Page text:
Astorga

We shared an early breakfast of dry oats, whole-grain breads, and milk substitutes at the beautiful “vegetarian- yoga” albergue of Hospidal de Órbiga. Our host, a singing bodhisattva named Mincho, bid us farewell as we walked towards the soft hills of the Leonese countryside. Our walk was mercifully short with frequent stops along the way, giving us ample opportunity to get to know each other better and meet other pilgrims. Giovanni, an older gentleman from Livorno, shared his ideas on Spanish coffee with us. We heard the joyful laughter of a Panamanian man named Alfonso echoing from every café we passed. Towards the end of the walk, Frances – the trained EMT of our group – shared her medical expertise with a couple of students from the University of Southern California by tending to their wounded feet. Finally, after passing over a winding steel bridge and climbing up a seemingly never-ending hill, we arrived in Astorga.

The municipal albergue greeted us at the entrance to the old city. After checking in and showering, a couple of us decided to do laundry. We inserted the three euros, added the soap, and pressed the button to begin the wash cycle. But nothing happened. We pressed every button on the machine about a dozen times before realizing that it was not going to happen for us, so we went to the front desk to ask for help. Pilar, our hostess, came down to try and figure out our problem. Still nothing. She must have seen how hungry and tired we were after a long day of walking because Pilar immediately offered to do our laundry for us in her own quarters. With her joyful generosity, Pilar became our hero of the day.
Several of us went out to eat at the main plaza of Astorga. It seemed like the whole town was out for a midday stroll – including one Astorgan wearing a Fordham t-shirt, though he did not attend. Every fifteen minutes, the bell on the baroque town hall rang. On the hour, two mechanized statues of a man and a woman in early-modern garb hit a larger central bell with hammers. Certainly the most interesting municipal building that we had encountered to that point. After our mid-afternoon meal, we went back to the albergue to wash up before the evening presentations. We planned to meet at the cathedral around 6:00. The Baroque altarpiece stood out as a worthwhile draw to the church. Afterwards, we explored Gaudi’s episcopal palace.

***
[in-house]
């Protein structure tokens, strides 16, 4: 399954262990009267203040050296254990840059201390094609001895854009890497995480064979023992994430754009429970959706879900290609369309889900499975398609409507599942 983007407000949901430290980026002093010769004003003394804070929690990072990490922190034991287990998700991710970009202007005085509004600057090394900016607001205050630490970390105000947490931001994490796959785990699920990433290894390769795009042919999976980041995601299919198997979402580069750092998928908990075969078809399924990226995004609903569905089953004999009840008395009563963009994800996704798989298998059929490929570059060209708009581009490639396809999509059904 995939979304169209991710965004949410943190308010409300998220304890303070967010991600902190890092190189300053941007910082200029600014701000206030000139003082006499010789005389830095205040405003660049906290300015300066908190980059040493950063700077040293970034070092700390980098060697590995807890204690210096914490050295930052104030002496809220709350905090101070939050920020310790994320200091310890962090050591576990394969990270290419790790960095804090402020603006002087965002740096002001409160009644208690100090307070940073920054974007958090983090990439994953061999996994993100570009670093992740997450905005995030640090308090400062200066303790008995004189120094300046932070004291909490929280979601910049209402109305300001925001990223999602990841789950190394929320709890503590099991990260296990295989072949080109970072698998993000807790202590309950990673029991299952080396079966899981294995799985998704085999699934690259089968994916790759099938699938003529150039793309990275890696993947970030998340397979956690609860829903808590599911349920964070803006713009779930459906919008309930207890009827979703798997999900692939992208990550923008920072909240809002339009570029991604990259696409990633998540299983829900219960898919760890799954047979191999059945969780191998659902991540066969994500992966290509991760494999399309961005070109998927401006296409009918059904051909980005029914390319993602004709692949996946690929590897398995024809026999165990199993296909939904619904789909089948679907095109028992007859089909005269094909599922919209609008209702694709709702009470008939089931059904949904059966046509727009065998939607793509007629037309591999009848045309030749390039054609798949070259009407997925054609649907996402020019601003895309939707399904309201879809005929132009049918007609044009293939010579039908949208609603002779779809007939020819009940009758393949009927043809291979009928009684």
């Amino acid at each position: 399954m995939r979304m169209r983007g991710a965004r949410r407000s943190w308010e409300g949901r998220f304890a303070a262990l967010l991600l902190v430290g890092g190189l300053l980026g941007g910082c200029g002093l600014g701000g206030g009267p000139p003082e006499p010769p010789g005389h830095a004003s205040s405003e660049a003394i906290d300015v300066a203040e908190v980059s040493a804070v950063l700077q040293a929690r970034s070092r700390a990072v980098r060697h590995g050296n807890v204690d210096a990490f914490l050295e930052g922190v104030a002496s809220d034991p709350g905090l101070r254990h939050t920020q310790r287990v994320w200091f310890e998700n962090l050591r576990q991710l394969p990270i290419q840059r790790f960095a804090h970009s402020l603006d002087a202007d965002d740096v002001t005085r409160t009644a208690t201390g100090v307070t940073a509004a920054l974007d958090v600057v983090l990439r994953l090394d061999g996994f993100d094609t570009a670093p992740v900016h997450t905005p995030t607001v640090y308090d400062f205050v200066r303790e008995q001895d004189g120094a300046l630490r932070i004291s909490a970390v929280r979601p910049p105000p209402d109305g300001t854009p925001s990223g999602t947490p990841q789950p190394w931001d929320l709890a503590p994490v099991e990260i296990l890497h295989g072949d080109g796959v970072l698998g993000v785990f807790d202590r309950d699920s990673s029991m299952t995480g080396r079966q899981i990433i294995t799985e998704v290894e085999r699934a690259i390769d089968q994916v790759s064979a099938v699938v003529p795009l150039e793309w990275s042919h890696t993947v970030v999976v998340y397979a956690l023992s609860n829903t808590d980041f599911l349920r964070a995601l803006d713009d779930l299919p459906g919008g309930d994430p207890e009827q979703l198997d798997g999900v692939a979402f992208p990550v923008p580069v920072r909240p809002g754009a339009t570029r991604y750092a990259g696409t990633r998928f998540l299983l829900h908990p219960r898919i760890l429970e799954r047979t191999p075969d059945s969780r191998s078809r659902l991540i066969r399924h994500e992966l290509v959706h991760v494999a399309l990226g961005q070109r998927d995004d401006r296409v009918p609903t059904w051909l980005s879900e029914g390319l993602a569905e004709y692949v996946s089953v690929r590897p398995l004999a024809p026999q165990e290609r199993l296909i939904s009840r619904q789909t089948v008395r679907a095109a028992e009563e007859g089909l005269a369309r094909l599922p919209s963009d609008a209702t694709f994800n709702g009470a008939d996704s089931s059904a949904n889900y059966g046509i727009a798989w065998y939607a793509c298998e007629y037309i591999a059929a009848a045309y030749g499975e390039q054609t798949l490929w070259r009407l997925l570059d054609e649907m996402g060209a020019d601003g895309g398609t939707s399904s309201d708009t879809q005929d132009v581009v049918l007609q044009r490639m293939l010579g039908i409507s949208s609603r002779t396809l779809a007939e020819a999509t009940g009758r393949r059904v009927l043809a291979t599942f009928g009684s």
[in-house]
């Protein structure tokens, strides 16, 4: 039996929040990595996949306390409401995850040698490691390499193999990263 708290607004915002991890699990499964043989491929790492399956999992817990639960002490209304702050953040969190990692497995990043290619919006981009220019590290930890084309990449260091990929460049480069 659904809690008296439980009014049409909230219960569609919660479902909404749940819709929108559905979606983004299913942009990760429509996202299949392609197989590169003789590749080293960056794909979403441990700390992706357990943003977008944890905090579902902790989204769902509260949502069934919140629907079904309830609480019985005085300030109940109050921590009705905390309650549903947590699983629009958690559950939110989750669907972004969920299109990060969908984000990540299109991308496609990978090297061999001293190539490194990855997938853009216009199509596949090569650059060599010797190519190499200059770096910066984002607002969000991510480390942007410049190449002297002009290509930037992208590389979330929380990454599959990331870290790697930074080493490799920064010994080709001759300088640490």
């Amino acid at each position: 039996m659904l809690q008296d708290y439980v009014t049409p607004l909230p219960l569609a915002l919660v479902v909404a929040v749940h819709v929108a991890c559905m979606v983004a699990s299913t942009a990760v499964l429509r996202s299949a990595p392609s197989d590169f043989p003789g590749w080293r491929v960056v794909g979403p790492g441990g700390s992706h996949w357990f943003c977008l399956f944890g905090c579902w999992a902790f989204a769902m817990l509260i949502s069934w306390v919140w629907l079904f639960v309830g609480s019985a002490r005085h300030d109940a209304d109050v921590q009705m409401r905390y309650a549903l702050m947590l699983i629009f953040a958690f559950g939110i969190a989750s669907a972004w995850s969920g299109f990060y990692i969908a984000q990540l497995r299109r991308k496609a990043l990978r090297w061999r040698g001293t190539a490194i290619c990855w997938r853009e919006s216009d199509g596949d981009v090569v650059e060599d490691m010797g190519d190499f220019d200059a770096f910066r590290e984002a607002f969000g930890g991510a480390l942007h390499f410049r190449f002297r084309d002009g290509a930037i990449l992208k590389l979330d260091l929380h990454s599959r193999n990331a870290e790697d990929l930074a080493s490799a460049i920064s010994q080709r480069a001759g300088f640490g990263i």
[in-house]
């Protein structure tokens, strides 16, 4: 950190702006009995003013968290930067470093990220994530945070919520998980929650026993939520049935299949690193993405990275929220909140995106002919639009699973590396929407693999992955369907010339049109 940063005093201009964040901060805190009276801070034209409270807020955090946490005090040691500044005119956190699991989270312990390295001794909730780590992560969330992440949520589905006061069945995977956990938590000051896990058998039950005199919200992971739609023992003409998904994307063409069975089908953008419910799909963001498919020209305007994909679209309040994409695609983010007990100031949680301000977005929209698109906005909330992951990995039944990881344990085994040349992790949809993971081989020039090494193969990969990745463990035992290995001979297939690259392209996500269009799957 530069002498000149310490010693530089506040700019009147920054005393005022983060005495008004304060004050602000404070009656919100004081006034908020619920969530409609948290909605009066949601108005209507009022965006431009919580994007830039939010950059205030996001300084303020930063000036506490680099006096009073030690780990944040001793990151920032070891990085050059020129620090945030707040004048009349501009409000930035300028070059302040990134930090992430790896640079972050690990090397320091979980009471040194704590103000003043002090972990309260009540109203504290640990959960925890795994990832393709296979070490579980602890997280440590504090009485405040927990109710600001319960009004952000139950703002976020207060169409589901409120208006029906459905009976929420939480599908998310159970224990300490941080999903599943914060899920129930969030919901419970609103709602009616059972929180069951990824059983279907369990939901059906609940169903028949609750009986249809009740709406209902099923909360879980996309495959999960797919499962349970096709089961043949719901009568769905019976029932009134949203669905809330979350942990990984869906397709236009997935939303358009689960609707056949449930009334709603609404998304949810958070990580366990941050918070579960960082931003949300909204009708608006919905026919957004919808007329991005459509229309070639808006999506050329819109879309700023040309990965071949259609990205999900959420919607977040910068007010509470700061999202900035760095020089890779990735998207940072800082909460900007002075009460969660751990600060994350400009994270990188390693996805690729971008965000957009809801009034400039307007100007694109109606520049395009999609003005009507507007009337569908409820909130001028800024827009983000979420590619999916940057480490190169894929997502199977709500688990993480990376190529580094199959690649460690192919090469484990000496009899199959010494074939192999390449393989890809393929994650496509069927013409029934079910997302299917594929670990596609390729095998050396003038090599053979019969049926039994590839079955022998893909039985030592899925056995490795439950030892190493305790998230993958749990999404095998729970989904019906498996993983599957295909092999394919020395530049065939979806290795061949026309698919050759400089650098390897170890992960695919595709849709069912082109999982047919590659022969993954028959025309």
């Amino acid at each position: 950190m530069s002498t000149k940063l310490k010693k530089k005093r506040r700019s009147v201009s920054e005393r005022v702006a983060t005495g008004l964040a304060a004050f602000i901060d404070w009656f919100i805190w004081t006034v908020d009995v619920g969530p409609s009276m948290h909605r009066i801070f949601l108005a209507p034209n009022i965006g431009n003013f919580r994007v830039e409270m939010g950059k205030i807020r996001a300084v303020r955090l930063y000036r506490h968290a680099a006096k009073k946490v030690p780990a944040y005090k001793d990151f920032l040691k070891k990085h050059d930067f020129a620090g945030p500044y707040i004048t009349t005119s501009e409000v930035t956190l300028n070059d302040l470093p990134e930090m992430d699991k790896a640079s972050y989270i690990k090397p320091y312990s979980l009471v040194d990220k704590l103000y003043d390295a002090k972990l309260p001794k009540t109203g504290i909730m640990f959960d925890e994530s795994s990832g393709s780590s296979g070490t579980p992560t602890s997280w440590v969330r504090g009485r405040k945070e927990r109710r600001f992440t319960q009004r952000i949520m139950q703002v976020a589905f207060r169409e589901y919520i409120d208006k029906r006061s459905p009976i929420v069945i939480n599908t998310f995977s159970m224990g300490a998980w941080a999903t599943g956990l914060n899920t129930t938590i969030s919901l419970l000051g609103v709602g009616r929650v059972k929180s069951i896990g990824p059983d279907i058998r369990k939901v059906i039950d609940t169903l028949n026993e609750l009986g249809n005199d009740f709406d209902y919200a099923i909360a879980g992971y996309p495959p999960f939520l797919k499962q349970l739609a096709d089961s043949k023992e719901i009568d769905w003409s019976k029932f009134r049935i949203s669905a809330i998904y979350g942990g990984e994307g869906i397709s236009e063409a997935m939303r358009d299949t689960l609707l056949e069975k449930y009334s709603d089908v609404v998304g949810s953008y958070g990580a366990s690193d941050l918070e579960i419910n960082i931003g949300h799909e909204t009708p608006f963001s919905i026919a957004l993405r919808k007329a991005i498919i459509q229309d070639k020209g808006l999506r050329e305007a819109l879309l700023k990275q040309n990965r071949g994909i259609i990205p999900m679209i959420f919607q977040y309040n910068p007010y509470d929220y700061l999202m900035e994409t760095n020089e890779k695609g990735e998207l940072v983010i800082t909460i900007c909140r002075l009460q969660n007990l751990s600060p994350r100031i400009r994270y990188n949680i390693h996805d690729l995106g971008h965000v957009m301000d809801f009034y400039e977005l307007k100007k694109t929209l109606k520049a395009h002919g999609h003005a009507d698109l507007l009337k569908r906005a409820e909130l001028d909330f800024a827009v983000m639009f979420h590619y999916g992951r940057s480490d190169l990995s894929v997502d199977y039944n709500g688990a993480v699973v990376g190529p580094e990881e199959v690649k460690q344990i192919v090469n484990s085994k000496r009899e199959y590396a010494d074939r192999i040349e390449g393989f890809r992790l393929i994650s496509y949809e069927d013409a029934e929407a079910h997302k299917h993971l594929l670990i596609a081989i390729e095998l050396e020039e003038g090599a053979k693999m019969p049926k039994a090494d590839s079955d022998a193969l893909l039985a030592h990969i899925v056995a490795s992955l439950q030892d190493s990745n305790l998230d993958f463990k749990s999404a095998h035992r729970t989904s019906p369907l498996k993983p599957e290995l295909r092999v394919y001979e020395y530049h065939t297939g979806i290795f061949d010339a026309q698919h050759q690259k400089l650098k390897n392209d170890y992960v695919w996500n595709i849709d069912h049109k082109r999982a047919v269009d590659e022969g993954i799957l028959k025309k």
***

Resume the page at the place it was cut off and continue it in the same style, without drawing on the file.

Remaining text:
For groups with different food preferences Cerveceria Restaurante is a great place. They had several different choices of paella, which is very helpful for vegans in the group.  For us, though, the highlight of the evening was the nearby chocolate shop: Pastelerias Peñin. The chocolate was good, but the shopkeeper Lucy was even sweeter. She ended up taking pictures with us, giving a couple of us extra cookies and cakes, and asking us to pray for her when we reach Santiago. If future Fordham groups spend the night in Astorga, I highly recommend paying a visit to our friend Lucy. After a trip to the supermarket to prepare for the next morning, we decided to call it a night early.

Buen Camino!

Jacqueline Rzasa & Ian Schaefer

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When in León…

General Tips:

  • Coming into León from Madrid is best by train: if you can buy your ticket online in advance you can save yourself about 20 euros. Also, make sure to show up about 20 minutes early so that you can grab a four seater on the train with table, especially if you’re traveling with friends or planning to work.
  • Make friends, with the people in your group, but also with other pilgrims.
  • Spanish fluency is priceless, but you would be surprised how far you can go with “Hi, may I have that… Where is this (Gesture to your map)… How much is that… Don’t shoot” In Spanish these phrases are, “Hola, puedo tener eso… Donde esta este… Cuanto cuesta eso… no me dispares” respectively.